WHEN THE WHITE FACES arrived on the shores of The River, beaching their longboats on the sand, and staring to the deep thickets of woods where they knew not that we were hiding, we were not surprised. Had the great Okeus not foretold us of their coming? Did we not make offerings of blood, deer suet, and tobacco to protect us from this tide?
We watched from our woods as the white faces eagerly made their camp, hauling out long, black tubes which, when ignited with a spark, caused great explosions that cracked open the silent nature of the river and forest. We watched as they used these black tubes to hunt, with small, hard and dark balls for arrows. We laughed as these small, round arrows did not seem to go where the White Faces wanted them to. Why do they not use the bow? Or the spear? These were much better tools for hunting.
We watched from our perches in the trees and vines, faces painted dark and red with puccoon, blending into the harvest season leaves. We watched the White Faces steal from our land. We watched them long before we spoke to them. We watched them push their longboats into the wide water, watched them cast their nets and harvest more Shad than they needed. We watched them laugh.
We watched from afar as the White Faces spat upon the land of Okeus, the god of justice, of reward and punishment. We watched and waited for the Okeus to act. We watched the White Faces move about the river without offerings of blood, suet, and tobacco. Okeus watched them, too, we were assured by his priests, who made offerings to hold the White Faces at bay.
We watched as a solitary White Face departed into the woods, we snatched him in the name of Okeus and took him to the kwiocosuk where the priests and Okeus slept. For two days we watched the priests performing the ritual of the laying of corn, asking Okeus if there were more White Faces to arrive, and if they brought animosity upon our green shores.
We watched the priest circle the White Face three times, watched him divide the corn with a stick, watched the priests’ feast at the end of each long day. We watched as they received their answer. Yes, more White Faces would arrive. No, they wouldn’t be a threat. They were to be allies, friends, to be brought into the tribe.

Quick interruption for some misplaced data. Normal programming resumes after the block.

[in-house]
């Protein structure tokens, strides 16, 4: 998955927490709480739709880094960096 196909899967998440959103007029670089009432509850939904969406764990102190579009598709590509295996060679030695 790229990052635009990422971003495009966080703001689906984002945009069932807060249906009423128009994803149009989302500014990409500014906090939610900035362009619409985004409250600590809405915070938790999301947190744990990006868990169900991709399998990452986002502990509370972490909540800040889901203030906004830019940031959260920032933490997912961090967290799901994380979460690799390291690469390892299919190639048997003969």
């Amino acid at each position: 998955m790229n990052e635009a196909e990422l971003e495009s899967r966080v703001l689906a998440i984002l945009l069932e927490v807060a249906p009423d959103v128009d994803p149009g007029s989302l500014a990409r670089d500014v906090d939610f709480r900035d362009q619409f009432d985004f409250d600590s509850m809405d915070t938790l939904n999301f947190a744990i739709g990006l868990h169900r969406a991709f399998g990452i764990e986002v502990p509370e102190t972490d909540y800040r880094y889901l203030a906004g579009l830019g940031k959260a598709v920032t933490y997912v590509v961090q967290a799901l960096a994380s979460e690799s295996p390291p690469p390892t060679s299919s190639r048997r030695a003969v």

We watched, in the wide open plains along the river, as they White Faces slowly emerged more from the waters. We watched them plant their seeds with no respect to the great Ahone, who had created this land along with the Great Hare. We waited for Okeus to show himself.
For decades we watched the White Faces tear upon this land a scar that cannot be removed. We waited for Okeus, he who sent us the rains for our crops. Okeus remained silent about the White Faces. We watched as the White Faces took our children, took our land, and forced us into a pen.
Decades turned to centuries, and we watched from beyond the living lands. We watched The People dwindle and almost disappear. We watched as the pen we were placed in shrunk further and further until it was a small fraction of what it once was. We watched, alongside the other spirits and ancestors, as our people migrated north, to Pennsylvania, to survive. Indians living in the great city, working great city jobs amongst the White Faces, enslaved to their religion “Capitalism”, and forgetting our own.
We still watch, we watch as the land disappears beneath the Great River. We will watch as the sea consumes the land Ahone gathered for us. The punishment of the White Faces will have taken centuries, but Okeus will not be denied. The land they stole will be reclaimed by the water, by the earth, by Okeus and Ahone and the rest of the pantheon of greater and lesser gods and spirits, and by the blood of the ancestors.